A Hymn of Empire and Other Poems

by Frederick George Scott


 

POETÆ SILVARUM


 

O SINGING birds, O singing birds, ye sing in field and sky
The simple songs of love and joy ye sang in days gone by;
I hear you in the meadows now and up the mountain stream,
And as I listen to your voice I dream an old-world dream.

O singing birds, O singing birds, ye sang in ancient Greece

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Ere Paris found the fatal fruit, or Jason sought the fleece;
And from the Attic mountain tops ye saw the dawn uprise,
Her feet upon the golden sea and wonder in her eyes.

Ye heard the shepherd pipe at dawn, and piped again with him
Until the flocks came winding out where forest glades were dim;

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Ye sang in dewy dell and woke the wild-flower from its dream,
And watched the fauns and satyrs dance beside the woodland stream.

Ye sang your songs at noonday when Athenian crews went down
Between the dusty walls that joined Peiræus with the town,
Until across the sparkling deep the triremes sailed away,

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And up Poseidon’s altar steps the women went to pray.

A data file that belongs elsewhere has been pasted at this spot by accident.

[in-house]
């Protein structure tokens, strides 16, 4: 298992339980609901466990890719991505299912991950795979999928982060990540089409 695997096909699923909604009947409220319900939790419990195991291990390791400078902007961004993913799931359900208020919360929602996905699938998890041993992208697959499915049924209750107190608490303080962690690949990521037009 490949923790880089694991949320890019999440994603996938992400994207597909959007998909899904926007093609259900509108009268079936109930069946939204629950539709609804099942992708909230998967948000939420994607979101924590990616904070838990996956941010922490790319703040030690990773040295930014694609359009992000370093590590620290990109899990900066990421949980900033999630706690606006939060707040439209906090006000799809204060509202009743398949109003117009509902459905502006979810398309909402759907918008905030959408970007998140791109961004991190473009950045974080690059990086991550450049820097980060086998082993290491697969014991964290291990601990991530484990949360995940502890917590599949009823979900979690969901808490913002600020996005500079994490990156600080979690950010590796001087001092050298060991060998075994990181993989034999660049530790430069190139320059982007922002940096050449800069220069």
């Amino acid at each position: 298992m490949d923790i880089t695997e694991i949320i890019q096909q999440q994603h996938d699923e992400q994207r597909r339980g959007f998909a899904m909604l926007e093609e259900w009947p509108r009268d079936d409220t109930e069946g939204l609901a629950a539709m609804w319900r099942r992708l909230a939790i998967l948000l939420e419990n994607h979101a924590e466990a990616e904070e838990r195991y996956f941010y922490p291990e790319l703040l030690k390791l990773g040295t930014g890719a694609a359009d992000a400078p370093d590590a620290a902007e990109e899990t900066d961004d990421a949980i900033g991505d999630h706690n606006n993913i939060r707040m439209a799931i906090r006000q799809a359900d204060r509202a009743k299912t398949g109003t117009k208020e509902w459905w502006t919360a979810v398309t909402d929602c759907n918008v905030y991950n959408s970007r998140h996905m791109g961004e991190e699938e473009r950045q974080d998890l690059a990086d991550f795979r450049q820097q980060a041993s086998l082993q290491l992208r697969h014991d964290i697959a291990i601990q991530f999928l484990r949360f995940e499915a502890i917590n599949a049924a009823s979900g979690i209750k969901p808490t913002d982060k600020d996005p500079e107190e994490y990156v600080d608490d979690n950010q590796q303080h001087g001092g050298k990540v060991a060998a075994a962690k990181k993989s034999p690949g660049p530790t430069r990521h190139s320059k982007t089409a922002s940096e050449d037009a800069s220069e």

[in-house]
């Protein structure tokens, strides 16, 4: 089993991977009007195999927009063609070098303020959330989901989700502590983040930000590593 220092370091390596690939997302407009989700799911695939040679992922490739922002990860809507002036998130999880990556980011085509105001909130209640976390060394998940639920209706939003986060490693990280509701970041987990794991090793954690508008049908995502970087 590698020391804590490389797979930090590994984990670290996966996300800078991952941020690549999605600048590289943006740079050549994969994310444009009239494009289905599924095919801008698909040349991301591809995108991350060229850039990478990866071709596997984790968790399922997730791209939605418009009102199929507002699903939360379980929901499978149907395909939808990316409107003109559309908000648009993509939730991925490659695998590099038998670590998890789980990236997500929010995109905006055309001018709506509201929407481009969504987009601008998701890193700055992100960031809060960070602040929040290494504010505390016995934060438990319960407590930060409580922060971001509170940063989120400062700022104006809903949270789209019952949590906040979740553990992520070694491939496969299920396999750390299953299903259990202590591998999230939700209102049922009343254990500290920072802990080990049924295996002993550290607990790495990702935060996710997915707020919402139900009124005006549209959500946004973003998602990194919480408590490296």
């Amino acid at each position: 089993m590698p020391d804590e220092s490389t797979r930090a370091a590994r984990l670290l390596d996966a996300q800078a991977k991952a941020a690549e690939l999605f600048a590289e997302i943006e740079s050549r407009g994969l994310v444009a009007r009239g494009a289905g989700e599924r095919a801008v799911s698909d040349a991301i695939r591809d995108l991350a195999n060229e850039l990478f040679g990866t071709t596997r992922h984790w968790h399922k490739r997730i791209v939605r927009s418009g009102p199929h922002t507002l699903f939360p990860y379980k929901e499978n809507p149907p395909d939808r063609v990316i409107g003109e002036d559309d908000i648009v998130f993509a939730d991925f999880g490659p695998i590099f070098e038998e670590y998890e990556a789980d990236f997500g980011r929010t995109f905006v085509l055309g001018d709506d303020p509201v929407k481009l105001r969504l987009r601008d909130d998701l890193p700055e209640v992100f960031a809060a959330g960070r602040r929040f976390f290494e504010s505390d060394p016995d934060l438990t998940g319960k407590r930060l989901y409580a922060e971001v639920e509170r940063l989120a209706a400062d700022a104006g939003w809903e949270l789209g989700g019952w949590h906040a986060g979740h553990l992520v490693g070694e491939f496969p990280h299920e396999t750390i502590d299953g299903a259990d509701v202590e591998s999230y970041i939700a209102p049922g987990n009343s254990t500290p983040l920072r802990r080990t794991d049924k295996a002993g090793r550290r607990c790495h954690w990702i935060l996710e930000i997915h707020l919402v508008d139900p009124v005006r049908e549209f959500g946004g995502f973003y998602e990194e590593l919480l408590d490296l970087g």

Ye sang your songs at eventide when on the sacred hill
The light was slowly dying down and mists were sleeping still;
While two by two the maidens went, with lilies in their hand,
And asked each other of the love they could not understand.

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And in the night, when stars looked down and herds were gathered in,
And little brooks with tinkling voice made music clear and thin,
At intervals your note again would thrill the forest’s rest,
When dreamland fancies woke your joy or breezes stirred your nest.

O singing birds, O singing birds, who pipe in shade and sun,

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Ye fill the world with gladness still, ye bind us all in one;
Your songs are of untroubled days, of mornings glad and free,
And merry rivers leaping down the mountains to the sea.

O singing birds, O singing birds, the ages pass away,
The world is growing old, and we grow older day by day;

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Pour out your deathless songs again to men of every tongue,
And wake the music in man’s heart that keeps the old world young.